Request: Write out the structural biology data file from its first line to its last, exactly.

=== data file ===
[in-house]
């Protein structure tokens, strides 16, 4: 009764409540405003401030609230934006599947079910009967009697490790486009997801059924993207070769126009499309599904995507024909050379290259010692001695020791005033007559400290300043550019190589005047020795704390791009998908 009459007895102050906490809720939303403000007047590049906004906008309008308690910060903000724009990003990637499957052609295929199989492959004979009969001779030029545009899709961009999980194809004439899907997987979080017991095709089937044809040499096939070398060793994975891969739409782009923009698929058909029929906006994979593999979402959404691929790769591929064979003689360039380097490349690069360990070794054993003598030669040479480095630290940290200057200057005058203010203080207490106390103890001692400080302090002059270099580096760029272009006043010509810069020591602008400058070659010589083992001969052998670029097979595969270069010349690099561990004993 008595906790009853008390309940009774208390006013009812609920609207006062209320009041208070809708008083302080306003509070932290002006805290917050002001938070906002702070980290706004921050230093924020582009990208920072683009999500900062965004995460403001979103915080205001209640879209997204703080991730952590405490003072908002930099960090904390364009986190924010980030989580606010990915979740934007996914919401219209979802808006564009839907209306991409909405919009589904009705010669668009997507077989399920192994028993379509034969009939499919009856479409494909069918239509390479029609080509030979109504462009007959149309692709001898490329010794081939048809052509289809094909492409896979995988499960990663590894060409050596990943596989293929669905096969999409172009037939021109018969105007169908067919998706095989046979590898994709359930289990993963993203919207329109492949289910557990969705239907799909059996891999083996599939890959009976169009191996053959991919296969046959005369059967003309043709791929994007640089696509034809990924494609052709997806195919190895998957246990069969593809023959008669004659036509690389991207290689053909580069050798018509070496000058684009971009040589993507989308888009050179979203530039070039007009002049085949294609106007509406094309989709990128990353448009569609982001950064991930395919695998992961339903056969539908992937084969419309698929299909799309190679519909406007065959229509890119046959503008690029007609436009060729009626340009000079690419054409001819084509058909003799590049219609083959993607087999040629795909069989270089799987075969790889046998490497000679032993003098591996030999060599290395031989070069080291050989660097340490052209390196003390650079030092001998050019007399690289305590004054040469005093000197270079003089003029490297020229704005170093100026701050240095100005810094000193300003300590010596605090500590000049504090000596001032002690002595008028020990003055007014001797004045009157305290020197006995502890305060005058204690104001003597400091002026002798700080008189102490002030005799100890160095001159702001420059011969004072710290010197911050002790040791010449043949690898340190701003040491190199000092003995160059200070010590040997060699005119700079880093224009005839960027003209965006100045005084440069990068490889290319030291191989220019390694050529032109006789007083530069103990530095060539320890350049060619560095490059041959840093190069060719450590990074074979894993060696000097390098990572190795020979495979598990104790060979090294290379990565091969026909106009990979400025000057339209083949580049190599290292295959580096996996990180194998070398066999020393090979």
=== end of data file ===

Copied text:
[in-house]
């Protein structure tokens, strides 16, 4: 009764409540405003401030609230934006599947079910009967009697490790486009997801059924993207070769126009499309599904995507024909050379290259010692001695020791005033007559400290300043550019190589005047020795704390791009998908 009459007895102050906490809720939303403000007047590049906004906008309008308690910060903000724009990003990637499957052609295929199989492959004979009969001779030029545009899709961009999980194809004439899907997987979080017991095709089937044809040499096939070398060793994975891969739409782009923009698929058909029929906006994979593999979402959404691929790769591929064979003689360039380097490349690069360990070794054993003598030669040479480095630290940290200057200057005058203010203080207490106390103890001692400080302090002059270099580096760029272009006043010509810069020591602008400058070659010589083992001969052998670029097979595969270069010349690099561990004993 008595906790009853008390309940009774208390006013009812609920609207006062209320009041208070809708008083302080306003509070932290002006805290917050002001938070906002702070980290706004921050230093924020582009990208920072683009999500900062965004995460403001979103915080205001209640879209997204703080991730952590405490003072908002930099960090904390364009986190924010980030989580606010990915979740934007996914919401219209979802808006564009839907209306991409909405919009589904009705010669668009997507077989399920192994028993379509034969009939499919009856479409494909069918239509390479029609080509030979109504462009007959149309692709001898490329010794081939048809052509289809094909492409896979995988499960990663590894060409050596990943596989293929669905096969999409172009037939021109018969105007169908067919998706095989046979590898994709359930289990993963993203919207329109492949289910557990969705239907799909059996891999083996599939890959009976169009191996053959991919296969046959005369059967003309043709791929994007640089696509034809990924494609052709997806195919190895998957246990069969593809023959008669004659036509690389991207290689053909580069050798018509070496000058684009971009040589993507989308888009050179979203530039070039007009002049085949294609106007509406094309989709990128990353448009569609982001950064991930395919695998992961339903056969539908992937084969419309698929299909799309190679519909406007065959229509890119046959503008690029007609436009060729009626340009000079690419054409001819084509058909003799590049219609083959993607087999040629795909069989270089799987075969790889046998490497000679032993003098591996030999060599290395031989070069080291050989660097340490052209390196003390650079030092001998050019007399690289305590004054040469005093000197270079003089003029490297020229704005170093100026701050240095100005810094000193300003300590010596605090500590000049504090000596001032002690002595008028020990003055007014001797004045009157305290020197006995502890305060005058204690104001003597400091002026002798700080008189102490002030005799100890160095001159702001420059011969004072710290010197911050002790040791010449043949690898340190701003040491190199000092003995160059200070010590040997060699005119700079880093224009005839960027003209965006100045005084440069990068490889290319030291191989220019390694050529032109006789007083530069103990530095060539320890350049060619560095490059041959840093190069060719450590990074074979894993060696000097390098990572190795020979495979598990104790060979090294290379990565091969026909106009990979400025000057339209083949580049190599290292295959580096996996990180194998070398066999020393090979």